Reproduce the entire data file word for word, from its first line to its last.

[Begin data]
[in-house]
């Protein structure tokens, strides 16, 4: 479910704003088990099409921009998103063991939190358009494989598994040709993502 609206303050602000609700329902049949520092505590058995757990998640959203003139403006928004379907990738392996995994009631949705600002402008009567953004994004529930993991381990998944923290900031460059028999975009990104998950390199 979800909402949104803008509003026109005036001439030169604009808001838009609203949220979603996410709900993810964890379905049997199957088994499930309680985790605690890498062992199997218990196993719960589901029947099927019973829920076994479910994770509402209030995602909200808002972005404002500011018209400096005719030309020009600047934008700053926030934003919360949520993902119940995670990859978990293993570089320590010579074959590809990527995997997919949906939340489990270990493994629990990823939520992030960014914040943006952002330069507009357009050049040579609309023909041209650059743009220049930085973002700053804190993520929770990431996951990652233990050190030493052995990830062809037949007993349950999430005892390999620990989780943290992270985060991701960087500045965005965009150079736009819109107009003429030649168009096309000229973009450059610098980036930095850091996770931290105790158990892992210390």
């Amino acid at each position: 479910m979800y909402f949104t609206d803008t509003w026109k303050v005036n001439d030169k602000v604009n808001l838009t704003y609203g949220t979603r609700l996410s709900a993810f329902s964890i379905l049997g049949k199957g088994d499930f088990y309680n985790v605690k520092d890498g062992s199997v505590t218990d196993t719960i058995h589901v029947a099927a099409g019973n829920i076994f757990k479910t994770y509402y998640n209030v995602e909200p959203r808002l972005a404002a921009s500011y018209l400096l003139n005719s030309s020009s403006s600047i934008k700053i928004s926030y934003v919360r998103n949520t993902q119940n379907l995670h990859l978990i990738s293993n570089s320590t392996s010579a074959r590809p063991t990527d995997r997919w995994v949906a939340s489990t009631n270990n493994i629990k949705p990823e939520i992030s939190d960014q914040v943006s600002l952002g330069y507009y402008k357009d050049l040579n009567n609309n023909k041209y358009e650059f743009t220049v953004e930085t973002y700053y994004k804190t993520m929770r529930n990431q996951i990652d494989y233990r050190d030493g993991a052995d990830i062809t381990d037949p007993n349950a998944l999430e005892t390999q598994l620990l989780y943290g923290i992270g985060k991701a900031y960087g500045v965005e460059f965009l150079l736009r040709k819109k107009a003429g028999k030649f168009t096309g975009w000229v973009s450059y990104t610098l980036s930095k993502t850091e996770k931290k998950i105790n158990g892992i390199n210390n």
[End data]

[in-house]
């Protein structure tokens, strides 16, 4: 479910704003088990099409921009998103063991939190358009494989598994040709993502 609206303050602000609700329902049949520092505590058995757990998640959203003139403006928004379907990738392996995994009631949705600002402008009567953004994004529930993991381990998944923290900031460059028999975009990104998950390199 979800909402949104803008509003026109005036001439030169604009808001838009609203949220979603996410709900993810964890379905049997199957088994499930309680985790605690890498062992199997218990196993719960589901029947099927019973829920076994479910994770509402209030995602909200808002972005404002500011018209400096005719030309020009600047934008700053926030934003919360949520993902119940995670990859978990293993570089320590010579074959590809990527995997997919949906939340489990270990493994629990990823939520992030960014914040943006952002330069507009357009050049040579609309023909041209650059743009220049930085973002700053804190993520929770990431996951990652233990050190030493052995990830062809037949007993349950999430005892390999620990989780943290992270985060991701960087500045965005965009150079736009819109107009003429030649168009096309000229973009450059610098980036930095850091996770931290105790158990892992210390």
């Amino acid at each position: 479910m979800y909402f949104t609206d803008t509003w026109k303050v005036n001439d030169k602000v604009n808001l838009t704003y609203g949220t979603r609700l996410s709900a993810f329902s964890i379905l049997g049949k199957g088994d499930f088990y309680n985790v605690k520092d890498g062992s199997v505590t218990d196993t719960i058995h589901v029947a099927a099409g019973n829920i076994f757990k479910t994770y509402y998640n209030v995602e909200p959203r808002l972005a404002a921009s500011y018209l400096l003139n005719s030309s020009s403006s600047i934008k700053i928004s926030y934003v919360r998103n949520t993902q119940n379907l995670h990859l978990i990738s293993n570089s320590t392996s010579a074959r590809p063991t990527d995997r997919w995994v949906a939340s489990t009631n270990n493994i629990k949705p990823e939520i992030s939190d960014q914040v943006s600002l952002g330069y507009y402008k357009d050049l040579n009567n609309n023909k041209y358009e650059f743009t220049v953004e930085t973002y700053y994004k804190t993520m929770r529930n990431q996951i990652d494989y233990r050190d030493g993991a052995d990830i062809t381990d037949p007993n349950a998944l999430e005892t390999q598994l620990l989780y943290g923290i992270g985060k991701a900031y960087g500045v965005e460059f965009l150079l736009r040709k819109k107009a003429g028999k030649f168009t096309g975009w000229v973009s450059y990104t610098l980036s930095k993502t850091e996770k931290k998950i105790n158990g892992i390199n210390n």